Genetic Secrets Of Seahorse Revealed

Posted: Dec 15 2016, 12:48am CST | by , Updated: Dec 15 2016, 12:56am CST , in Latest Science News


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Genetic Secrets of Seahorse Revealed
Photo Credit: Getty Images

The analysis of seahorse gemome provides some clues to the genetic basis of their unique traits.

Seahorses are one of the weirdest animals found in the ocean. These creatures have heads and necks of horse but their tail is similar to that of snake. They swim upward and have no teeth. Above all, it’s the male seahorse that gives birth to the offspring.

To investigate the genetic basis of their evolutionary oddities, researchers for the first time sequence the genome of seahorse and the results could explain why seahorses are so different from other bony fish species.

“They are such iconic animals, one of the examples of the exuberance of evolution.” Evolutionary biologist and genome researcher Axel Meyer from Germany's University of Konstanz, one of the six researchers involved in the study said.

Researchers selected male tiger tail seahorse for genome sequencing and found that the duplication of genes contributed to the rapid evolution of the creature. Also, seahorse is missing some regulatory elements in its genome, which might help explain why it has unusual body shape. For instance, the absence of tbx4, an important gene associated with limb development, may have contributed to the loss of pelvic fins. Seahorses no longer need teeth due to their special way of consuming food. Instead of chewing their prey, they simply swallow them with their long snout. Seahorses also have relatively fewer genes that contribute to the sense of smell because they depend more on their eyes to navigate through the ocean.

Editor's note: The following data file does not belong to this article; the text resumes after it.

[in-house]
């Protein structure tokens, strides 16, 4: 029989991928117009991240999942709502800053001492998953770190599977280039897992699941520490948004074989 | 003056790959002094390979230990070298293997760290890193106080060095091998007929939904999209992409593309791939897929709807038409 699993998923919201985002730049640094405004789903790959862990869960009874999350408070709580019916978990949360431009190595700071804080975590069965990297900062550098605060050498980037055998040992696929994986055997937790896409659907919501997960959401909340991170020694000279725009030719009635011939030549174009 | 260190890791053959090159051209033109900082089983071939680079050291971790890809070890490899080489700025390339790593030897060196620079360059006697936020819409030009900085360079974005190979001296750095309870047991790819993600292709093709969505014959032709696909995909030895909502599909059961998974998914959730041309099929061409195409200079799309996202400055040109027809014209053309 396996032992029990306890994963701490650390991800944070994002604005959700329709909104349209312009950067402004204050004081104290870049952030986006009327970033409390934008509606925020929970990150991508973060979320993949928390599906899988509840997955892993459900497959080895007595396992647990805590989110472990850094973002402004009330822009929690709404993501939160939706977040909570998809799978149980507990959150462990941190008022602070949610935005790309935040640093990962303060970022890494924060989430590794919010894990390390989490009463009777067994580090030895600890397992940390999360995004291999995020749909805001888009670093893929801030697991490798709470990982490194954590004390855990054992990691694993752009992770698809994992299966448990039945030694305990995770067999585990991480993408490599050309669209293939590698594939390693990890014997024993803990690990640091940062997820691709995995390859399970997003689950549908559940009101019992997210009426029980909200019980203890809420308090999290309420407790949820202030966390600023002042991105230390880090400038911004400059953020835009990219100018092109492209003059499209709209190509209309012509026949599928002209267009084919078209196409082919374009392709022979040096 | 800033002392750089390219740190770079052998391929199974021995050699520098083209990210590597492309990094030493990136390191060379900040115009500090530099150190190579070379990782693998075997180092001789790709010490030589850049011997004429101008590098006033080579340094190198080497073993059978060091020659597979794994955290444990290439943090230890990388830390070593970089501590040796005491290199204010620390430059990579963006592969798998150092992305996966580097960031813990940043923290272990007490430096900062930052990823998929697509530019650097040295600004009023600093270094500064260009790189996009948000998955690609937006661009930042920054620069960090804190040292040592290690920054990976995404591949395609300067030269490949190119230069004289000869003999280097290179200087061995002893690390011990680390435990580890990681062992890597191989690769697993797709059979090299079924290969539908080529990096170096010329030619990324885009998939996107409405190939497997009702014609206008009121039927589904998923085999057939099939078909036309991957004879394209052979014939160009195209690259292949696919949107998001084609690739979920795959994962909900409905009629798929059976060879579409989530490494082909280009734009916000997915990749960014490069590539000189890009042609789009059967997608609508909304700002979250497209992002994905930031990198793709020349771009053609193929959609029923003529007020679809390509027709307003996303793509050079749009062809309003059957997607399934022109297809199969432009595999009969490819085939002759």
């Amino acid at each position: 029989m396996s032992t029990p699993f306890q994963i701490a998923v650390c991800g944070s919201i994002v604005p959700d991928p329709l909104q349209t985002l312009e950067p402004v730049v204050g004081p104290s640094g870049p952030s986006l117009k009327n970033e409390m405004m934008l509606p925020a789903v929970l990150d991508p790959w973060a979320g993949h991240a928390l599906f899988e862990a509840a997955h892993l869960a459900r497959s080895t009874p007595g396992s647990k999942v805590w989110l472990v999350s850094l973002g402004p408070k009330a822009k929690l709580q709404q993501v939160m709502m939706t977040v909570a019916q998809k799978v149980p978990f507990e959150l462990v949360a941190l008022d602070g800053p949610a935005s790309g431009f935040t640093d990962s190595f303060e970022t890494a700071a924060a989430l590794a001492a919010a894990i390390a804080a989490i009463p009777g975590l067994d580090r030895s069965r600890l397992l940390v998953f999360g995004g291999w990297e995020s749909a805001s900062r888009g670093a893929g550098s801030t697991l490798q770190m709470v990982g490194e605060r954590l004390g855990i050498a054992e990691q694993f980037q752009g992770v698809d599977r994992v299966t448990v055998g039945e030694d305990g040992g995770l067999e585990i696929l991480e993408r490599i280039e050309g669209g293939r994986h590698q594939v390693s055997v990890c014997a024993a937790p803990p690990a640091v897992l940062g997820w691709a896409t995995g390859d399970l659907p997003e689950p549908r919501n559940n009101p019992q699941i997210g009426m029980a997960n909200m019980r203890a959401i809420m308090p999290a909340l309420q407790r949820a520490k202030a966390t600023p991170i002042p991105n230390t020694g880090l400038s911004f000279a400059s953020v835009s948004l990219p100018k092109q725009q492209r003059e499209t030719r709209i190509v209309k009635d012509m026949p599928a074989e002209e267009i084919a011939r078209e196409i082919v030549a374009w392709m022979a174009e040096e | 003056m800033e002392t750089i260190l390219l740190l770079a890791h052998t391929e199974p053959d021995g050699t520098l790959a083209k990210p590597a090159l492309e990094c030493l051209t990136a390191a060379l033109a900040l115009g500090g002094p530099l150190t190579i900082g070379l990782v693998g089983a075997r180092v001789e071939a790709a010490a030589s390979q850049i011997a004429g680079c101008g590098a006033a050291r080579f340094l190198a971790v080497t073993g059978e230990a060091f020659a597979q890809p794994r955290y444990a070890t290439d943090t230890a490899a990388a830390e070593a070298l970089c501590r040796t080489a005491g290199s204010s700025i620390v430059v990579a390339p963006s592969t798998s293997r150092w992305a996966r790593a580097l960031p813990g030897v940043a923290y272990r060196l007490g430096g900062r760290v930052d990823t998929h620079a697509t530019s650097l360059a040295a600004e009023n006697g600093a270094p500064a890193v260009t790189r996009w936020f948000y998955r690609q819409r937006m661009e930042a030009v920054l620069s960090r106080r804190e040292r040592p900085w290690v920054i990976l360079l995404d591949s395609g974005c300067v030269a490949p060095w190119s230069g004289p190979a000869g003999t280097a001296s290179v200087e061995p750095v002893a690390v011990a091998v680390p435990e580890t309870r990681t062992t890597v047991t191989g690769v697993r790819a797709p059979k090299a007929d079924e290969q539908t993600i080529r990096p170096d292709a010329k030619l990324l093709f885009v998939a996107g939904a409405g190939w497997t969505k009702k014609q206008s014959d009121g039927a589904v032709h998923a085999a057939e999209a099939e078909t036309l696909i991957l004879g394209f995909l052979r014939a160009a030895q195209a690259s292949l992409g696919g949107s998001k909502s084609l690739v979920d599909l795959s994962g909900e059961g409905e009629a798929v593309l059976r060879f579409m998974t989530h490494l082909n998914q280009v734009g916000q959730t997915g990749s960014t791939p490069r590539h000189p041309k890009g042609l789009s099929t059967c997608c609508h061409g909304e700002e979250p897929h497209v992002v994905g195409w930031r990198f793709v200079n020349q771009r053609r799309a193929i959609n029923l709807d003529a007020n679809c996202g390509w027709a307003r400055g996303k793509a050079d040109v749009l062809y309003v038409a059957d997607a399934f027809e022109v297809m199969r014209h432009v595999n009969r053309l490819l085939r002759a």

Seahorses do have an abundance of one gene called Pastrisacin, which is associated with male pregnancy.

“The seahorse species, the team reports today in Nature, evolved at a faster rate than its ancestors, leading to key genetic changes.” Study authors said in a statement.

Seahorses, which range from less than an inch to a foot in length, have at least 46 known species and all of those belong to genus Hippocampus.

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<a href="/latest_stories/all/all/47" rel="author">Hira Bashir</a>
The latest discoveries in science are the passion of Hira Bashir (). With years of experience, she is able to spot the most interesting new achievements of scientists around the world and cover them in easy to understand reporting.




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